This module introduces you to the concepts of chemical and biochemical tests and their relevance to clinical diagnostics. It develops your knowledge and understanding about biochemical changes in disease, and you will learn practical techniques in clinical biochemistry.
The aim of this module is to help you understand how to conduct scientific research from basic principles including: critical searching, citation and evaluation of research-based literature, data interpretation, analysis and presentation, report writing and communication.
This module provides an appreciation of topics in molecular biology with an emphasis on genomics, proteomics and their underlying structural aspects.

Year 3

This module offers the opportunity to work with a research group and contribute to original research in a relevant area of biochemistry. The module also focuses on key professional skills, aimed at improving employability.
Gain an awareness of the importance of biotechnology in industry, and develop your knowledge of a variety of biochemical processes in a range of important industrial applications.
Through this module you will develop an understanding of the physical and chemical principles underlying biological activity of selected chemotherapeutic agents and other drugs. You will investigate currently active research areas and present a coherent analysis of up to date knowledge.
This module focuses on key areas of the scientific industry such as marketing, health and safety and legal issues. External contributions from industry experts will enhance your learning on this module. It is aimed at improving your skills and enhancing your employability.

Choose one module from the following:

In this module you will be introduced to medical and public health microbiology, practical skills, methods of isolation, identification and typing of bacteria from various sources.
The aim of this module is to develop an understanding of selected human physiological systems including the cardiovascular and respiratory systems, and the methodology used to monitor and assess cardiovascular and respiratory function.
This module looks at mammalian immunological mechanisms, and the roles played by T and B cells/Lymphokines in generating an immune response. It helps you develop an understanding of the genetics of antibody diversity, HIV pathogenesis and the current immunodiagnostic assays for infectious and non-infectious diseases.

Part-time structure

If you are studying part-time you select two to four modules from each year of study, completing the rest of the modules for the year in the following year. This leads to a maximum six-year duration for a part-time degree. If studying part-time you do not have the placement option.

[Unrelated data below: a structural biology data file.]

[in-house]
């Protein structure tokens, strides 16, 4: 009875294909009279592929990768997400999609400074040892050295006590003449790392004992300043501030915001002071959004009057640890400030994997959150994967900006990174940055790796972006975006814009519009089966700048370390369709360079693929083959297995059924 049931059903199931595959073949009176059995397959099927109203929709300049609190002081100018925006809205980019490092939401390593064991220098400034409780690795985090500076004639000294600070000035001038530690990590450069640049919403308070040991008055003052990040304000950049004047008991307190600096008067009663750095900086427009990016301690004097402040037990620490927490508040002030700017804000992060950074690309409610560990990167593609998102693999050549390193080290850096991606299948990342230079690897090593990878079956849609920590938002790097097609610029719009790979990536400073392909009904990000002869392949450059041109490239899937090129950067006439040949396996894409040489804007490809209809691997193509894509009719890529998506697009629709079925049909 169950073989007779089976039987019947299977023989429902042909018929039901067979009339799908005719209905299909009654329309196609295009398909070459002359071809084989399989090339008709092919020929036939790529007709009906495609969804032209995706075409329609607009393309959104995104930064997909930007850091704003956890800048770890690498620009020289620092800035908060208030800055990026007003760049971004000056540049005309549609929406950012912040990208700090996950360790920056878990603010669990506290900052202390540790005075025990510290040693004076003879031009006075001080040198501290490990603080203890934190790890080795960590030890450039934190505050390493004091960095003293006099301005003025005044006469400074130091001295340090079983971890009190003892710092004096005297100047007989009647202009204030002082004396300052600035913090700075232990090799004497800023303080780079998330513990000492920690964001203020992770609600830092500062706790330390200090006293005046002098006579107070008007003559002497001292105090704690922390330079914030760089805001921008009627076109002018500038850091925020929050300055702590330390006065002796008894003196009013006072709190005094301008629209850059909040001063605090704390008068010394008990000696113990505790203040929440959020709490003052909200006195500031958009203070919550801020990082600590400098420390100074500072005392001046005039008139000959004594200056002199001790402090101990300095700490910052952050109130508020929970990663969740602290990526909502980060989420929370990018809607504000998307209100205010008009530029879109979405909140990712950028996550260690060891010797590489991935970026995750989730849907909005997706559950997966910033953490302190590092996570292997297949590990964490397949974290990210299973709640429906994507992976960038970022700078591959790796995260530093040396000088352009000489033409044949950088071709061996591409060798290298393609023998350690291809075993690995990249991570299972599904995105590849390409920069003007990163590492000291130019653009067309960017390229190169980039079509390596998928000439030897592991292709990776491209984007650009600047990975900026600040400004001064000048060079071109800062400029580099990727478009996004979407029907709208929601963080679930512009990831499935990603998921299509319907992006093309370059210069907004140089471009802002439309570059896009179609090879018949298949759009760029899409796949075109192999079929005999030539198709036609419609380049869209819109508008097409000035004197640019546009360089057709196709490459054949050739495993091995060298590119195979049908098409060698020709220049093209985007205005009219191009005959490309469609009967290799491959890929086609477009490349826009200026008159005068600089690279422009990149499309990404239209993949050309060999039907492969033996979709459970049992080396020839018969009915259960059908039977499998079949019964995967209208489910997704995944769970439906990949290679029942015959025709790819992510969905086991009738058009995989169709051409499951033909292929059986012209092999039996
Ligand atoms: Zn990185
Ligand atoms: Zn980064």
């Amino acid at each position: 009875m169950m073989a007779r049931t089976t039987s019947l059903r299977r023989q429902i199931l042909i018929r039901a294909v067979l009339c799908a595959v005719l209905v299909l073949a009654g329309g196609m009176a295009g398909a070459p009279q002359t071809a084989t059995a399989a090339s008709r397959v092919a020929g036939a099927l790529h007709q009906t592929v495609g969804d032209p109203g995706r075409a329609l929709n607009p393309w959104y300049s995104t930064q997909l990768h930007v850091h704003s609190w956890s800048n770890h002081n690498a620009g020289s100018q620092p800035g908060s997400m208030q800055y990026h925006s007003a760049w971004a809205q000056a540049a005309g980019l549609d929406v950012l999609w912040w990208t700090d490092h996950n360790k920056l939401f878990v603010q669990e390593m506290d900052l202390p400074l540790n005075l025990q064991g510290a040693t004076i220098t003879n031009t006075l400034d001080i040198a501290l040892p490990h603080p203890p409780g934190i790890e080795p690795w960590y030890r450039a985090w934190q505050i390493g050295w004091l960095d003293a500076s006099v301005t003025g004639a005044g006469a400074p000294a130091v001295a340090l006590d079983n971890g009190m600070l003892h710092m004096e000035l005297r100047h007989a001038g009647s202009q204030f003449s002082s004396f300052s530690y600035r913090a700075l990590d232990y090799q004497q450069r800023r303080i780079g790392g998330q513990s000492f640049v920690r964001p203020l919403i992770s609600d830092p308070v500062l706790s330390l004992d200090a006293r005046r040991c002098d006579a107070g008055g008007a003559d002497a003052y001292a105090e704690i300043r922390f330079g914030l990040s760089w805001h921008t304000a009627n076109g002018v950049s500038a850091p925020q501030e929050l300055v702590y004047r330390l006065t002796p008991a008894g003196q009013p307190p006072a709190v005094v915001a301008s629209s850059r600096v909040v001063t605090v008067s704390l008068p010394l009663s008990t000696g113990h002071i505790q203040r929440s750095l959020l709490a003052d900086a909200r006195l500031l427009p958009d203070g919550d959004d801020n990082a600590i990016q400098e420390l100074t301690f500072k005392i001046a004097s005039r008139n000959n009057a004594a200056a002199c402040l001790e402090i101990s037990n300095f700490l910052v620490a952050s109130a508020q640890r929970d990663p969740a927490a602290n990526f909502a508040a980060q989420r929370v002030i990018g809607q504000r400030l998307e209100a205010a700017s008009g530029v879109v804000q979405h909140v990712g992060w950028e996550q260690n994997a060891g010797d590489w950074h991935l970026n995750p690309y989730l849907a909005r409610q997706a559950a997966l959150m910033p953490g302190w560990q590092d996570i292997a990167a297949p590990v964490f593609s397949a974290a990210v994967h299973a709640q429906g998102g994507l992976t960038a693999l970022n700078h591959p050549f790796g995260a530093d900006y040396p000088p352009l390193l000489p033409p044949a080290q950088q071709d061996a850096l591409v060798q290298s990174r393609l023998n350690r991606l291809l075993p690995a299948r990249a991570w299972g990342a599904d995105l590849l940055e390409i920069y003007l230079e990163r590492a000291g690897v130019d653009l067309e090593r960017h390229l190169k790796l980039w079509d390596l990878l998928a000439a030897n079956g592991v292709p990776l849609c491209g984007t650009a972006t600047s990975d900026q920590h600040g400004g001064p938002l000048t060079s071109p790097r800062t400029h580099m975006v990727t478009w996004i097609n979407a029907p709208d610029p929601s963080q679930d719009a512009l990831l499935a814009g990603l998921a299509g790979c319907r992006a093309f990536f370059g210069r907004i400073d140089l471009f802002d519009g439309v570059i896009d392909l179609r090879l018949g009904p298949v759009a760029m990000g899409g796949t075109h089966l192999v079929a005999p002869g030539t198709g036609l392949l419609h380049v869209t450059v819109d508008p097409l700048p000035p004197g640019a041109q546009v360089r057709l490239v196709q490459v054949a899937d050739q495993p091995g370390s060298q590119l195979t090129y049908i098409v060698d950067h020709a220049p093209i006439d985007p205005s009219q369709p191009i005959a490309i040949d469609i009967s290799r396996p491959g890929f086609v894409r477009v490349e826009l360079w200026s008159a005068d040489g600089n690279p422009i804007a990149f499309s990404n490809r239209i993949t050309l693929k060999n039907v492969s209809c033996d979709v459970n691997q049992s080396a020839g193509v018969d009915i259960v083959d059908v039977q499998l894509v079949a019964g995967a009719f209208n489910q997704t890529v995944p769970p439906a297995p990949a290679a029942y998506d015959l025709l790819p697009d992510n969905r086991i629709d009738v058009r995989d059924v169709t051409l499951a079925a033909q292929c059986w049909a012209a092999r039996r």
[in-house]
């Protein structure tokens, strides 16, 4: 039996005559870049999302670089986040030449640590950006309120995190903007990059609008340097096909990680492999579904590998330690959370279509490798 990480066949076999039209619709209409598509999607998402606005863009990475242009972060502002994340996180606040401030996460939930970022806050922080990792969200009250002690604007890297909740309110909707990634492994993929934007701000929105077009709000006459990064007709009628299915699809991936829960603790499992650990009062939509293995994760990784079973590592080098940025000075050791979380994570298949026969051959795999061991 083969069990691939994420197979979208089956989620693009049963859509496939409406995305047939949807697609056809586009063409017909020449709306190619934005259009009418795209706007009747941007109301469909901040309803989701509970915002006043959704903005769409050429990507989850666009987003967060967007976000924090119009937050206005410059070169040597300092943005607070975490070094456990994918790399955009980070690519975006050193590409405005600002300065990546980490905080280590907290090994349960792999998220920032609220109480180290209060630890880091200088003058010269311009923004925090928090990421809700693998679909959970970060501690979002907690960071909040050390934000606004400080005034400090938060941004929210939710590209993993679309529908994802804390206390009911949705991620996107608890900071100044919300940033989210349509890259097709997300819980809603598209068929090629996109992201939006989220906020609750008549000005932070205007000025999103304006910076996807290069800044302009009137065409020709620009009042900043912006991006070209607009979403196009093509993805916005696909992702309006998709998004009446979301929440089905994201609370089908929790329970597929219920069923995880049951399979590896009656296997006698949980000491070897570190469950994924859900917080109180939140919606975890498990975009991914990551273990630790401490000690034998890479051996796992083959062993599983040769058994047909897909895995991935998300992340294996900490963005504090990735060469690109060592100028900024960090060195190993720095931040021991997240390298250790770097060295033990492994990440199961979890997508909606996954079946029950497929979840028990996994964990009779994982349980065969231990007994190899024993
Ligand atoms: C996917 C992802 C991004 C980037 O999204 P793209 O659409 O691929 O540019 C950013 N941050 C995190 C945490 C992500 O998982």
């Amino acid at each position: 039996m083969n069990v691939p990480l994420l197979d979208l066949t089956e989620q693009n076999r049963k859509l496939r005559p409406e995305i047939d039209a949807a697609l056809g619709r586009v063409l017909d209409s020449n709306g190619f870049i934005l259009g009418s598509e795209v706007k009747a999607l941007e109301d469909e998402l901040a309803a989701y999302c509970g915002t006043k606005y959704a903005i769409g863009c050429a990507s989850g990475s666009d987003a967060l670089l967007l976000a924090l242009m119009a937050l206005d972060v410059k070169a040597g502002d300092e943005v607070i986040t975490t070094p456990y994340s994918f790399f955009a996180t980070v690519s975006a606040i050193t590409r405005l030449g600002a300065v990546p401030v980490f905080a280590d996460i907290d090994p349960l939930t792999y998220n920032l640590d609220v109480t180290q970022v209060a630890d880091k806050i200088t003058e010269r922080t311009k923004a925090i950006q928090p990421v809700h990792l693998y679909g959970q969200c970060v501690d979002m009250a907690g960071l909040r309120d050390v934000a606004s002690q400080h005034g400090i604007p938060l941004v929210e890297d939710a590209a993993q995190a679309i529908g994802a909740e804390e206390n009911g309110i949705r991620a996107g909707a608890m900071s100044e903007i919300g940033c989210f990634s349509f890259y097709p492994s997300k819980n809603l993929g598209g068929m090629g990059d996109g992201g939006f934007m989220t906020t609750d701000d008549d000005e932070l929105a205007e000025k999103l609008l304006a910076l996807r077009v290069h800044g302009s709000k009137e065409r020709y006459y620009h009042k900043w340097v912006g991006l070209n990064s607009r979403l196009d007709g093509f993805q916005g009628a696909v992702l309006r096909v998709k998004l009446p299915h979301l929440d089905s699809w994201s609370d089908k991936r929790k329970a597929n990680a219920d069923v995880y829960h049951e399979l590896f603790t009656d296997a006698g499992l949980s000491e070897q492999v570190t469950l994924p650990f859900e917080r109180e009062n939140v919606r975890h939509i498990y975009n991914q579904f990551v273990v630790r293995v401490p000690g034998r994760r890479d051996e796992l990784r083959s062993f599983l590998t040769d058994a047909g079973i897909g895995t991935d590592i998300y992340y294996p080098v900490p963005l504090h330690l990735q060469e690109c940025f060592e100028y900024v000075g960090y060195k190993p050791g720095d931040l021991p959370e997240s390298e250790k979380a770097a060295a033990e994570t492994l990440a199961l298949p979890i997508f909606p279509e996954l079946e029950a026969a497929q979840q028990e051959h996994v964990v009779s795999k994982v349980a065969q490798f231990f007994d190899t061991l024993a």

Entry Requirements

Qualification Entry requirements
European Baccalaureate Pass in Diploma of at least 60% including at least one science subject
GCSE Applicants will also need to have a minimum grade C pass in English and Mathematics at GCSE (or equivalent)
UCAS tariff points 260-300 points
GCE A level 260-300 points including a biological science and Chemistry
GCE A level double award 260 - 300 points including a science
BTEC National Diploma 280 points DMM in a science subject
Scottish Highers 260-300 points including appropriate science subjects
Irish Leaving Certificate 260-300 points from Higher Level including a science subject
International Baccalaureate 28 points with at least one science subject from Group 4

Salford Alternative Entry Scheme (SAES)

We positively welcome applications from students who may not meet the stated entry criteria but who can demonstrate their ability to successfully pursue a programme of study in higher education. Students who do not have the traditional entry requirements may be able to apply through the Salford Alternative Entry Scheme. Support in preparing for the written assessment is available from the University.

Please note that you should discuss the possibility of being considered for the scheme with the Admissions Tutor before making an application. Please contact the Environment and Life Sciences school office to speak with the Admissions Tutor for this course: +44(0)161 295 4656

English Language Requirements

English Language Requirements

  • IELTS 6.0 with no less than 5.5 in any one component
  • ESOL Skills for Life Level 2/Certificate in Advanced English/Certificate of Proficiency in English